Publication of a Statement of Community Involvement is a statutory obligation. In my judgment that paragraph [regarding publication on the website] in the Council's statement is a promise, going beyond the statutory obligations in the 1972 Act, giving rise to a legitimate expectation that there will be publication in accordance with its terms: see R (on the application of Majed) v Camden LBC  EWCA Civ 1029;  J.P.L. 621, -; R (on the application of Kelly) v Hounslow LBC  EWHC 1256 (Admin). It is a continuing promise, for otherwise the public's right to know what is being proposed regarding a planning application would be frustrated.
Of the Defendant’s argument that the claimant had the WSP noise assessment for 36 hours before the meeting and that he was able to speak about the report at the meeting, Cranston J said,
If this is an argument that the Council complied with its legal obligations to publish, it is not one I accept. Right to know provisions relevant to the taking of a decision such as those in the 1972 Act and the Council's Statement of Community Involvement require timely publication. Information must be published by the public authority in good time for members of the public to be able to digest it and make intelligent representations: cf. R v North and East Devon Health Authority Ex p. Coughlan  Q.B. 213, ; R (on the application of Moseley) (in substitution of Stirling Deceased) v Haringey LBC  UKSC 56, . The very purpose of a legal obligation conferring a right to know is to put members of the public in a position where they can make sensible contributions to democratic decision-making. In practice whether the publication of the information is timely will turn on factors such as its character (easily digested/technical), the audience (sophisticated/ ordinary members of the public) and its bearing on the decision (tangential/central).
However, the Defendant argued that the planning committee's decision was inevitable (for instance, the committee decision in favour of the turbine was based on an overwhelming majority) and that if the matter returned to the committee again the grant of permission would be a foregone conclusion.
The Defendant prayed in aid the test in Bolton MBC v Secretary of State for the Environment (1990) 61 P. & C.R. 343 at 353, (that if there is uncertainty as to whether consideration of a matter would have meant a real possibility of a difference to the decision, there is no basis for concluding that the decision is invalid because of its absence). However, Cranston commented on such cases and more recent discussion that they “are relevant material consideration cases”, but
. . the present case involves a breach of statutory duty to disclose information. However, the remedial test Maurice Kay LJ stated in Holder, taken from Simplex, is in line with the principle laid down by May LJ in R (Smith) v North Eastern Derbyshire Care Trust  EWCA Civ 1291;  1 WLR 3315, where there was a failure in the statutory duty to consult those affected by a change in medical services. Citing Simplex and other authorities, May LJ held that the probability that the decision after consultation would have been the same is not enough. The decision-maker must show that the decision would inevitably have been the same with proper consultation, if the claimant is to be denied relief. In my view this is the appropriate test in the analogous situation of a breach of right to know legislation: the claimant will be entitled to relief unless the decision-maker can demonstrate that the decision it took would inevitably have been the same had it complied with its statutory obligation to disclose information in a timely fashion.
Applying this test here, Cranston J concluded,
In the circumstances of this case the Council have not persuaded me that the decision would inevitably have been the same had the noise assessment report been available as it should have been. First, noise had been a key point which the Council had unlawfully determined twice previously. More time to prepare written representations, to accompany his oral presentation, might have enabled the claimant to persuade the planning committee to exercise caution in light of this background.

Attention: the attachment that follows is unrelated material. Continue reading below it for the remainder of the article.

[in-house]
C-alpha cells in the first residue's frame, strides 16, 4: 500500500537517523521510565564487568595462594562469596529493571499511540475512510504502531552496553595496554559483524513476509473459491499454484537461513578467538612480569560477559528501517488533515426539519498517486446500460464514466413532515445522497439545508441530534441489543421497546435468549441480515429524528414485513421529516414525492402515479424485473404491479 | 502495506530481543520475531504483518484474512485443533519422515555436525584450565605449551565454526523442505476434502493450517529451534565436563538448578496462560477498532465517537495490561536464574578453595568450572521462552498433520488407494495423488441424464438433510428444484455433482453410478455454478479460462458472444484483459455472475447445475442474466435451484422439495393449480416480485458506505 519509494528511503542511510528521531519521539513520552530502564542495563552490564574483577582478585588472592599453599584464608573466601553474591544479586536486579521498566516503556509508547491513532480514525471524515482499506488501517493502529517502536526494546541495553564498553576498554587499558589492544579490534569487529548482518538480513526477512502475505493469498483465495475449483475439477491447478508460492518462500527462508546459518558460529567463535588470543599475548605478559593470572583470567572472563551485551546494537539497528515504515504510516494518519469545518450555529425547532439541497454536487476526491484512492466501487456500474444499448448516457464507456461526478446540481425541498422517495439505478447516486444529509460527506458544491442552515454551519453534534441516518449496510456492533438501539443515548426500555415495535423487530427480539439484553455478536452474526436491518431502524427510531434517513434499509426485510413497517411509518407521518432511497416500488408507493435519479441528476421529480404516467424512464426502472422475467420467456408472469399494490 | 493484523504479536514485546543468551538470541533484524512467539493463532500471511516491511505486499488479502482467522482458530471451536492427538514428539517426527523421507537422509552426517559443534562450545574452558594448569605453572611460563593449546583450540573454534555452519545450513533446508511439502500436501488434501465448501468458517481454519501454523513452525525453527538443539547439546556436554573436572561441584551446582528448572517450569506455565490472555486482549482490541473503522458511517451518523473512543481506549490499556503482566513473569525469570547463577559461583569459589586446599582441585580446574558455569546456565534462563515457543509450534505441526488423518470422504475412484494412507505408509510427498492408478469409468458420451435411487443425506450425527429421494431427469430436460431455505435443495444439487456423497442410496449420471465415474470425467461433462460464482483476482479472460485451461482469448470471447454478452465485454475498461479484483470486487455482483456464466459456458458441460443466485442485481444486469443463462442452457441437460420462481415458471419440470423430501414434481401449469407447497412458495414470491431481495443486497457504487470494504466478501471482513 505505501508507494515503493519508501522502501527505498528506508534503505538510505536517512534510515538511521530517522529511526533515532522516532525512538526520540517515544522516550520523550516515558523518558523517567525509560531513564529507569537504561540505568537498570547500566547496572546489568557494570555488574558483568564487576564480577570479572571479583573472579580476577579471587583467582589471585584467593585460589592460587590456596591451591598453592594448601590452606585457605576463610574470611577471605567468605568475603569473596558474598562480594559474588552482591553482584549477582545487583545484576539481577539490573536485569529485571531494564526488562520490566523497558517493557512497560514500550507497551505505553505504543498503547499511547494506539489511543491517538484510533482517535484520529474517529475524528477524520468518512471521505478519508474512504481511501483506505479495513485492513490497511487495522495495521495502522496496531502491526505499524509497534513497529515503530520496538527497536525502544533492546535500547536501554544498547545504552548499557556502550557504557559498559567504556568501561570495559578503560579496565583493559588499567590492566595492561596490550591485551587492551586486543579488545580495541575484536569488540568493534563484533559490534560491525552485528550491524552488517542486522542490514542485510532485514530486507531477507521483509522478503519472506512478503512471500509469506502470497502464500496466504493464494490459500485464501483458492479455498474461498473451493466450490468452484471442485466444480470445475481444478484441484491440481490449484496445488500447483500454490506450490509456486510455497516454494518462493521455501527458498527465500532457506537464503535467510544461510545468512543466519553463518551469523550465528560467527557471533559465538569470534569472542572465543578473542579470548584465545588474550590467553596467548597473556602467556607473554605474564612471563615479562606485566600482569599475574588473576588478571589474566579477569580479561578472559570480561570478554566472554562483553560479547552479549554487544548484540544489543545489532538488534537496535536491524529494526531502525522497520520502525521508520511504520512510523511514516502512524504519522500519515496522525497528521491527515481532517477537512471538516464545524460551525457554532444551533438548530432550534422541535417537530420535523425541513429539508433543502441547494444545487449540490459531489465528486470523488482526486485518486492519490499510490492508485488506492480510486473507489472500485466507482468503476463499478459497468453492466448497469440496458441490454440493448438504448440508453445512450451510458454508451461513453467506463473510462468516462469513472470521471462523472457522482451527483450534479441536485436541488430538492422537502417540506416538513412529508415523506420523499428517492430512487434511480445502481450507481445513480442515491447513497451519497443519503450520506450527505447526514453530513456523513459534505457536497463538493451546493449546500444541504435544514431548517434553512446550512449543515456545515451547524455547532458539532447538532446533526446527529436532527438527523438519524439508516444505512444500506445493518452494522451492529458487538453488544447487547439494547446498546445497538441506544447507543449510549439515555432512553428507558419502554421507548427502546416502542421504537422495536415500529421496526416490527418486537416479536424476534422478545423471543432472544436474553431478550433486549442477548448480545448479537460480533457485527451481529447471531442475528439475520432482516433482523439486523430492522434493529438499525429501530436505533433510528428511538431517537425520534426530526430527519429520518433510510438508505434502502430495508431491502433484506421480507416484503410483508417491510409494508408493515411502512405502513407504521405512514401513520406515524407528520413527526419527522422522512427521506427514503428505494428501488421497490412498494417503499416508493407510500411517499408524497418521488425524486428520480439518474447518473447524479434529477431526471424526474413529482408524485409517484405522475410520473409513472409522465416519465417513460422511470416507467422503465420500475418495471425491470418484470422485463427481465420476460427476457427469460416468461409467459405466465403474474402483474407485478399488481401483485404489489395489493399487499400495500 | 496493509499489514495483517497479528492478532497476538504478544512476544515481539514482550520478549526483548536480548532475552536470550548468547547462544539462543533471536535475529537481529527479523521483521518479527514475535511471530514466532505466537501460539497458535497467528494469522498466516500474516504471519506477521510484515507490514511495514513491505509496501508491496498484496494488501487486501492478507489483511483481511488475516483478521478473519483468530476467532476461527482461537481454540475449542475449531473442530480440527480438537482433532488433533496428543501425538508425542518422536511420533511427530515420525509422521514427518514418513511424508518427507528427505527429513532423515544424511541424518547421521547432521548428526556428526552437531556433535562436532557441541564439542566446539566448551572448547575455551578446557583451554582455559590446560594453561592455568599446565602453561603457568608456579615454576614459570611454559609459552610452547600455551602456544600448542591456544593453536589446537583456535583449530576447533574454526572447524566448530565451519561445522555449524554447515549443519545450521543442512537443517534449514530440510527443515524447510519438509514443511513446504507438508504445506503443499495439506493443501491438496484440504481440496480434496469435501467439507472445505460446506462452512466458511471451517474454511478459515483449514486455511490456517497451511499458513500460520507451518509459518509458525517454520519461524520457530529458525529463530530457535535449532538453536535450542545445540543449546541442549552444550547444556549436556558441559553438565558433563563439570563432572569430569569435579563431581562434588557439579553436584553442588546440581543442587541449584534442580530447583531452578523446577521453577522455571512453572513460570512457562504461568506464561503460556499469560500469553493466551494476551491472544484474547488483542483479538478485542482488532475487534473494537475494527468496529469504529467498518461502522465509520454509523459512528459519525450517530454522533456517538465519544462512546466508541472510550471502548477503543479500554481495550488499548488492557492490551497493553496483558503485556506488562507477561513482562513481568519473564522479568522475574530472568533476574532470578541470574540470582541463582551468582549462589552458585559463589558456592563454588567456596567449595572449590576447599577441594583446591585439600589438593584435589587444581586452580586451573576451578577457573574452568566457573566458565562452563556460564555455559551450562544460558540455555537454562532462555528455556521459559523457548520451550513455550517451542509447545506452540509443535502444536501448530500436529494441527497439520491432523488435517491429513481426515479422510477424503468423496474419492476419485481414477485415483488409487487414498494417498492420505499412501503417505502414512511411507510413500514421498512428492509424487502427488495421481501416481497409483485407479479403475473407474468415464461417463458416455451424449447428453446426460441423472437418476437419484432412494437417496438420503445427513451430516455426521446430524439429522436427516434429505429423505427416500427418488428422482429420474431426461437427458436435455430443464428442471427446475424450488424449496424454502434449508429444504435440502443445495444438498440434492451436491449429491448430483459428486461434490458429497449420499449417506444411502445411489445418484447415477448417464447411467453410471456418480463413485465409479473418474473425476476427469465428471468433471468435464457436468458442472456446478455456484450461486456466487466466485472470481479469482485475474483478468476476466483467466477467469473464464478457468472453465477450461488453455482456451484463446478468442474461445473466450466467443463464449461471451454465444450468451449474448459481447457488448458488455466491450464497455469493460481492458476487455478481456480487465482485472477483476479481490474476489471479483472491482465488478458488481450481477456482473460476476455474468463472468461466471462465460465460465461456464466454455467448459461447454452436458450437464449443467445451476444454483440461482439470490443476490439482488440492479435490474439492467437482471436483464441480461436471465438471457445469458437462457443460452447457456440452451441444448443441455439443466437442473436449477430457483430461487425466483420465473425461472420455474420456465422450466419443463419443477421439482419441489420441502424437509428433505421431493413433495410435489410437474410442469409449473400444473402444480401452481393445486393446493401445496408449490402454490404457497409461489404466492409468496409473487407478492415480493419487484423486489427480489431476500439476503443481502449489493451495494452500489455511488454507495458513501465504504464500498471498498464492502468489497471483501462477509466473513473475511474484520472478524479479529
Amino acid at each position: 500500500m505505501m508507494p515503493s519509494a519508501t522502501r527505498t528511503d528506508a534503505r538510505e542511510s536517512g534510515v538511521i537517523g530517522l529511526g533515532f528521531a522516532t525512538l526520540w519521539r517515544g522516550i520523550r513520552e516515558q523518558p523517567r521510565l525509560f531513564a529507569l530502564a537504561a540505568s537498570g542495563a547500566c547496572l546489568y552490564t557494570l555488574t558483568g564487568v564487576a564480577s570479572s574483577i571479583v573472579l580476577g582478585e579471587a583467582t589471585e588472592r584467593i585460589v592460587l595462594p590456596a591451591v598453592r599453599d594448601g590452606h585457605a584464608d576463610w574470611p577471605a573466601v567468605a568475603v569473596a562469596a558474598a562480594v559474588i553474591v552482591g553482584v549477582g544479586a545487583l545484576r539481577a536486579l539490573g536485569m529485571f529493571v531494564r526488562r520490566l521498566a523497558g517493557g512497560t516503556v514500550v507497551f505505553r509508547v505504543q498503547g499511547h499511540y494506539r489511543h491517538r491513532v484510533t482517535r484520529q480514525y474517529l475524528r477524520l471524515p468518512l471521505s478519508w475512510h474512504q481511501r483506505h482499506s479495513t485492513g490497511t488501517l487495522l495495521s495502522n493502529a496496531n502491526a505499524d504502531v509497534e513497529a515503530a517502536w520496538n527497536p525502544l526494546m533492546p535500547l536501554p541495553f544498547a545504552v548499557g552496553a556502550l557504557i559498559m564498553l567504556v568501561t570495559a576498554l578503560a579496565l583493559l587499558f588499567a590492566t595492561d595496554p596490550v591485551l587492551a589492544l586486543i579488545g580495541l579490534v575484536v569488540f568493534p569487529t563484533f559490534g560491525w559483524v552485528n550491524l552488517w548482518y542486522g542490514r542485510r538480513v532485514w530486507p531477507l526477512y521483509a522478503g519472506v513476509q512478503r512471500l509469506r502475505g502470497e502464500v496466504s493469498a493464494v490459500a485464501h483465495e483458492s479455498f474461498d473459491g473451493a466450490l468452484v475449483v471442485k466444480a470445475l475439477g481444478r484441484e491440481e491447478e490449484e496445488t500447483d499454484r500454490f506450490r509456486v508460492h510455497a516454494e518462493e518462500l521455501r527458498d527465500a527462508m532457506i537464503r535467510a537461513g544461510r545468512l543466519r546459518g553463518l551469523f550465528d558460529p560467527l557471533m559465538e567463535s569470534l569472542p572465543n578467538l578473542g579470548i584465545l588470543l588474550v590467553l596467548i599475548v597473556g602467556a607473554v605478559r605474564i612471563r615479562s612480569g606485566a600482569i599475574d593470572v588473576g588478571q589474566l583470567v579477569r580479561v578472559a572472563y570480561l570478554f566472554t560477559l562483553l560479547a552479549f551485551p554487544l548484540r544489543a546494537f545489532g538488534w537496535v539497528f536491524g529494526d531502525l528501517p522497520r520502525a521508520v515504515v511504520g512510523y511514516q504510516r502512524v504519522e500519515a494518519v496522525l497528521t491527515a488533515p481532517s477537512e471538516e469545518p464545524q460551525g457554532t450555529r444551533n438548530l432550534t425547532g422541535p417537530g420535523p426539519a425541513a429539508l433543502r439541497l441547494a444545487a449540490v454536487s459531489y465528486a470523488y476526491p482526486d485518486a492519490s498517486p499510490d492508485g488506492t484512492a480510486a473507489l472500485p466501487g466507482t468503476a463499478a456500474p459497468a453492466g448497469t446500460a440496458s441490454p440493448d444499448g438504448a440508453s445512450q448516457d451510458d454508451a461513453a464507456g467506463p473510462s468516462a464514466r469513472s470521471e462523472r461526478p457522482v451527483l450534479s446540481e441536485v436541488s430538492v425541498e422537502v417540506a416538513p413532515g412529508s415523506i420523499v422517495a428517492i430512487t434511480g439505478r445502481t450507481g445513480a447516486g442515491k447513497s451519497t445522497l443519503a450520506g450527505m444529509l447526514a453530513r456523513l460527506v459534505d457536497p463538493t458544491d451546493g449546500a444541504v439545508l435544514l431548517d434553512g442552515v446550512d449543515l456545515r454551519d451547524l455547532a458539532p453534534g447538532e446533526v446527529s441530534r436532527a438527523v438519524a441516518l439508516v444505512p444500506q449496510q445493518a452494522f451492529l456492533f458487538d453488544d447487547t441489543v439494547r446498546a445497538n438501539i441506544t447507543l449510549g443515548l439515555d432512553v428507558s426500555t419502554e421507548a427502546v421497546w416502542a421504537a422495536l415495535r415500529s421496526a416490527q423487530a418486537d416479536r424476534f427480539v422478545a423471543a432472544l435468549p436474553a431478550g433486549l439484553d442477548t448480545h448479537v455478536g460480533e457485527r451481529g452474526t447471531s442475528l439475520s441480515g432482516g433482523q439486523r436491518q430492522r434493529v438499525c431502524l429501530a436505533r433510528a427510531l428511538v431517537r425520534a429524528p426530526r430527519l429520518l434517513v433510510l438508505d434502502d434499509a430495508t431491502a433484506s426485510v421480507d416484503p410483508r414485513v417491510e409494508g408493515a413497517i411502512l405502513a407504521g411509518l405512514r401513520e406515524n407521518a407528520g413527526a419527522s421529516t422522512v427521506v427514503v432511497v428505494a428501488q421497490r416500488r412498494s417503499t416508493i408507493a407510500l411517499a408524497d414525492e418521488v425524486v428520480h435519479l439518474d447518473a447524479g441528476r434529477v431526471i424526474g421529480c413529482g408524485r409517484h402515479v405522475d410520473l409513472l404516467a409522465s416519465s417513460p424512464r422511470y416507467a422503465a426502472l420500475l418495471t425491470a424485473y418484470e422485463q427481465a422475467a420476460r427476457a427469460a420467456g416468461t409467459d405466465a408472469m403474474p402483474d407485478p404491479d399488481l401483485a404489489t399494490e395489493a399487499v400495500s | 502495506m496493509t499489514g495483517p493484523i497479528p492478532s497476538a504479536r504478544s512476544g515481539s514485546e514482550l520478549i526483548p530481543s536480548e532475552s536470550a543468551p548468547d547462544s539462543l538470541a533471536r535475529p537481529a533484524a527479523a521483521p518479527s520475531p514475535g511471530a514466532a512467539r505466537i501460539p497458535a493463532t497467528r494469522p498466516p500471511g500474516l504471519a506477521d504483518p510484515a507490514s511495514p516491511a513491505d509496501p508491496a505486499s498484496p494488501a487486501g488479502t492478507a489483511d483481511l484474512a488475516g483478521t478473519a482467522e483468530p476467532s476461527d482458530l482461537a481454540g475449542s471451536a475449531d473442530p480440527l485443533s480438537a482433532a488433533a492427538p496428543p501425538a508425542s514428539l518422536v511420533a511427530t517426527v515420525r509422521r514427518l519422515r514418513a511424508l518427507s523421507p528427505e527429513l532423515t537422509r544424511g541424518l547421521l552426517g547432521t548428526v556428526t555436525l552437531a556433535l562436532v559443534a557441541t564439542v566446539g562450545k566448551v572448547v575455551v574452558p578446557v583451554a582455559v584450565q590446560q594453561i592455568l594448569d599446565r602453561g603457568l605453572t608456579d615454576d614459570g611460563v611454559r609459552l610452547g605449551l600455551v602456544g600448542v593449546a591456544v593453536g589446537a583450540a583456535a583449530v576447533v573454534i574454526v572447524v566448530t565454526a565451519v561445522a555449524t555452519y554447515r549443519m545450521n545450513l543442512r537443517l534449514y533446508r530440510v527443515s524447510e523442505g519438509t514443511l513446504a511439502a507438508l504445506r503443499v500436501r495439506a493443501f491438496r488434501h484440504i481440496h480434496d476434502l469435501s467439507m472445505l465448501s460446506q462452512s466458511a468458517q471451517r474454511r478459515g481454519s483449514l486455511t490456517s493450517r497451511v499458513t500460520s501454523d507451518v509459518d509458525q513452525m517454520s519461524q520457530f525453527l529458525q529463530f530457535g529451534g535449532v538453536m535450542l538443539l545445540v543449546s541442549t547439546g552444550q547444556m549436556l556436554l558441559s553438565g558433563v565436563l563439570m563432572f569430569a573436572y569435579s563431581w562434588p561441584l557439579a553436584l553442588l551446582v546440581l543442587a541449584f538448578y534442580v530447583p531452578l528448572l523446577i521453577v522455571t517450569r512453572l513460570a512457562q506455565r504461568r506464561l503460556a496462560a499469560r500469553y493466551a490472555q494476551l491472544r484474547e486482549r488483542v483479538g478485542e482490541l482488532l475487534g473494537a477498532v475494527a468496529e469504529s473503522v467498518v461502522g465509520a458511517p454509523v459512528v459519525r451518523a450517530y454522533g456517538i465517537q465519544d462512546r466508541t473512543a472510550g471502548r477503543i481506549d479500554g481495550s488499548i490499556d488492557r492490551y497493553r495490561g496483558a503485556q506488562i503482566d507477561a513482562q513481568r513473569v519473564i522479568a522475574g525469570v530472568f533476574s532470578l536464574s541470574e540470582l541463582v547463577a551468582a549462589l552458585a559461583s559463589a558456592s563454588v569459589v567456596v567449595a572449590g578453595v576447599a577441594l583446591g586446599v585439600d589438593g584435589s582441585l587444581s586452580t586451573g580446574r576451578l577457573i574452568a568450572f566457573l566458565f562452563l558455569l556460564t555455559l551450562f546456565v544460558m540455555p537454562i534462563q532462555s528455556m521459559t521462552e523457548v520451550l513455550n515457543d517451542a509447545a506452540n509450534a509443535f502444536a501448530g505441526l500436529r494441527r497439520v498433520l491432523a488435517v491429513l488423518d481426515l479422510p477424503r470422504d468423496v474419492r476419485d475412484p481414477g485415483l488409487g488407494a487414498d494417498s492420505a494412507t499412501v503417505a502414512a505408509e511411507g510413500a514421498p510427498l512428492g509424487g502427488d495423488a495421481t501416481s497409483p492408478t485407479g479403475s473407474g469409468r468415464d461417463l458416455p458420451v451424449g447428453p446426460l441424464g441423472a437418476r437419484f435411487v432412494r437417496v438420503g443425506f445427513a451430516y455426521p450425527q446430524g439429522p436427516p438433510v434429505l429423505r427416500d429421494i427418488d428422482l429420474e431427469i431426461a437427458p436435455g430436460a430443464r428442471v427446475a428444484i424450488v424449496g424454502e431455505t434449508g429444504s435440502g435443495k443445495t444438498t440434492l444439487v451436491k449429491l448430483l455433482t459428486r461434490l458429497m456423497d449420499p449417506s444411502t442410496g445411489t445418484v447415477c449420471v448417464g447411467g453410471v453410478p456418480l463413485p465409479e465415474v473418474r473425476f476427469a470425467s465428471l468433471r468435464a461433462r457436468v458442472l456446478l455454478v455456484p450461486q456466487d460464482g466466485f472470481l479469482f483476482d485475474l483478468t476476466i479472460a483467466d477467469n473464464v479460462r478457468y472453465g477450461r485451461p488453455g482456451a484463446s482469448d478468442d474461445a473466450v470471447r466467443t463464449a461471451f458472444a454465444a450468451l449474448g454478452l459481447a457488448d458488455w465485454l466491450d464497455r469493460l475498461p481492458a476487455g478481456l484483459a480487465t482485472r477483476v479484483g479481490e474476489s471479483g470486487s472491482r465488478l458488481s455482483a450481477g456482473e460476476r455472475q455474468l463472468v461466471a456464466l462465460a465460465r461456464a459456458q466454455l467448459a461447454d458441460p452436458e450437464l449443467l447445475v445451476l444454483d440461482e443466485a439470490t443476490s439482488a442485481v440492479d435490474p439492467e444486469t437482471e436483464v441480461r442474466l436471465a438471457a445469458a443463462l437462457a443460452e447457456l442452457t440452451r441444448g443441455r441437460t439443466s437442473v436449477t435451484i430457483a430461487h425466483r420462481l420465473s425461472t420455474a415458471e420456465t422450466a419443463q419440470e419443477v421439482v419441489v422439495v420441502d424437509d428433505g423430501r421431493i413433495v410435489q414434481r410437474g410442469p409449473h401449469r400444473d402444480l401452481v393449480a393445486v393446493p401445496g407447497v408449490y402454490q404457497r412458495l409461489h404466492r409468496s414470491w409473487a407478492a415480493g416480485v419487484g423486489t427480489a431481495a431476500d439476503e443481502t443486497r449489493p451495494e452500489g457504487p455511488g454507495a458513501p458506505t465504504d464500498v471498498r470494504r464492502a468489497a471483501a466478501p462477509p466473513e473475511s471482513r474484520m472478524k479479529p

. . . . . .
Finally, there is the decision-maker in this case. It was a committee of politicians where the vote was not whipped. It is a very bold person who will hazard that in such circumstances a particular result is inevitable.
On the Defendant’s attempt to remedy the statutory breach by consulting on the conditions, he added, “this was no substitute for an opportunity to make representations as to whether planning permission should be granted in the first place. . . The committee had spoken, and although it could be reconvened, the inevitable institutional momentum would be to maintain the decision. .”
“Financial Involvement” and the quashing order
Cranston J also went onto consider several other grounds. Of these, he agreed with the Claimant that there had been a misapplication of the "financial involvement" aspect of noise assessment.
Under ETSU a higher noise limit is allowed for a turbine where properties affected have a financial involvement in it. But not all the occupiers at Brackenside had a financial involvement and the council failed to address this conflict with planning policy.
Cranston pointed out that under ETSU either residents or occupiers must be financially involved for the higher threshold to apply. “Clearly owners and tenants would be occupiers.”
Comment – “Materiality”
Cranston gave short shrift to the arguments from the Defendant that even if there had been a failure to provide access to the report in a timely manner and, consequently, a statutory breach, the provision of the report would have made little difference to the outcome.
In other words, the defect or wrong in the process leading to the decision was material: that it made a difference to the outcome. Such a test has consequences in deciding whether a decision is unlawful and also, finally, whether it merits a quashing order.
The decision underlines the sanctity of the democratic process and the importance of public participation in planning and environmental cases. However it is also a reminder of what may be lost to campaigners if the government is successful in pushing through its intended changes to the “materiality” test through the Criminal Justice and Courts Bill – which would effectively restrict access to justice for those challenging decisions by making the test much tougher (see Environmental Law Monthly April 2014 page 1).
The Criminal Justice and Courts Bill will reform the law on judicial review. The report stage of the bill was scheduled for 20 October 2014.
The Government's factsheet on the reform of judicial review (June 2014) under the Bill is available here.
This article was written by Justin Neal, one of our environmental law experts. It was originally published in Environmental Law Monthly in November 2014 and is reproduced here with their permission.